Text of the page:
… for family reasons. Her father, Herbert Rapp, spent most of his career (Branch Chief, Immunology, NIH) working with BCG as a possible treatment for some cancers; now, AAAS, Science Magazine, and Foreign Policy announce that clinical trials of BCG’s effectiveness against coronavirus will soon begin. (Here’s a 1972 New York Times article on cancer immunology and my father’s work. You need a subscription to read it.) Researchers will investigate whether it “can rev up the human immune system in a broad way, allowing it to better fight the virus that causes coronavirus disease and, perhaps, prevent infection with it altogether.”

It would be very gratifying to UD if her father’s decades-long faith in the significant immunogenic properties of BCG were confirmed in this globally powerful way. (“This was the heyday of immune therapy with bacteria called BCG Bacillus Calmette–Guérin,” recalls one of his colleagues. “Herbert J. Rapp deserves the credit for leading our laboratory’s efforts that led to successful immunotherapy in people with early stages of bladder cancer.”) But she’s her father’s daughter – she figures the chances of this are slim.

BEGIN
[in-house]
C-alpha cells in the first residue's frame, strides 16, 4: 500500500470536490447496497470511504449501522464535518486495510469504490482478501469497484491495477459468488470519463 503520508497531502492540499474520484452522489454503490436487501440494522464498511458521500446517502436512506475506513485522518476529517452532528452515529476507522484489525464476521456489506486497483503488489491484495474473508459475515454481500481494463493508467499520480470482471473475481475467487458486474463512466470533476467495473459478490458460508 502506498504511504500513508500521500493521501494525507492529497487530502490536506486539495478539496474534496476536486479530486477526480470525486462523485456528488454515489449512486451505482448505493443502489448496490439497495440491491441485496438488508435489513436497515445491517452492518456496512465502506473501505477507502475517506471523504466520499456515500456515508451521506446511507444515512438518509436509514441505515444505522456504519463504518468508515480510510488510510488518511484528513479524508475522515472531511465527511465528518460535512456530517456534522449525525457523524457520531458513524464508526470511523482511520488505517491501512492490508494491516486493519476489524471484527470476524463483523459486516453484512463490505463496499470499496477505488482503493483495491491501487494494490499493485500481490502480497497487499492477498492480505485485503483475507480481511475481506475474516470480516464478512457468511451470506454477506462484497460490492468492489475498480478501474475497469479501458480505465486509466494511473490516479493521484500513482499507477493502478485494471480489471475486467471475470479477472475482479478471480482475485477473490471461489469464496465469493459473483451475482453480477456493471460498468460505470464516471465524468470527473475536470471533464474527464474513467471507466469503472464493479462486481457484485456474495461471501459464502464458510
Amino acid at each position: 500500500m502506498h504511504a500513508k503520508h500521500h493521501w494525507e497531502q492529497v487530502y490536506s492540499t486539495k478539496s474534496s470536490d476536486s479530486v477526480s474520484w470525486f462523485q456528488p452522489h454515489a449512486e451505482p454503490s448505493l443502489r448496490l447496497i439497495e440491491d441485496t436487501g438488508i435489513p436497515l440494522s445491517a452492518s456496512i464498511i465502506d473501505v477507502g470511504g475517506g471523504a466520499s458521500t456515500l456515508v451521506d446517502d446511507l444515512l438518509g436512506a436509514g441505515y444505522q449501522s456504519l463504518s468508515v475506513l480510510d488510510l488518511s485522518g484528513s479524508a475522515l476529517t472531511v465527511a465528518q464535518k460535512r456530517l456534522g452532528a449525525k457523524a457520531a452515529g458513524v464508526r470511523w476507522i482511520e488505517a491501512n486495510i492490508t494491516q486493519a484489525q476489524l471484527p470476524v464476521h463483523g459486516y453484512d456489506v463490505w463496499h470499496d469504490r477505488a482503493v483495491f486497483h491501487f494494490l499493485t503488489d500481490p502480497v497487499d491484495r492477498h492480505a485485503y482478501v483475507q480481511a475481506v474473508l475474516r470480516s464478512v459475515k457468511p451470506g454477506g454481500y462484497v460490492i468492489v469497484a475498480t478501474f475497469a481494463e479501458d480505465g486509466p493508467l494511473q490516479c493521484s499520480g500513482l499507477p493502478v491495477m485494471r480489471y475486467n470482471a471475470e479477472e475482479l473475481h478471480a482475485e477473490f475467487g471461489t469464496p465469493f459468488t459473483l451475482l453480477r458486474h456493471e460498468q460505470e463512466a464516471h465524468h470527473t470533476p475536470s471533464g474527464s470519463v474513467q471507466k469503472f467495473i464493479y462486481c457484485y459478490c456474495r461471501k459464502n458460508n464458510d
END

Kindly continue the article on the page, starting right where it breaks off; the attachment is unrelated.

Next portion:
People are always learning the importance of skepticism the hard way, as in the current case of medical fraud Gregory Rigano, who has already seduced Fox News and the huckster in chief. Keep calm, and listen to Fauci.

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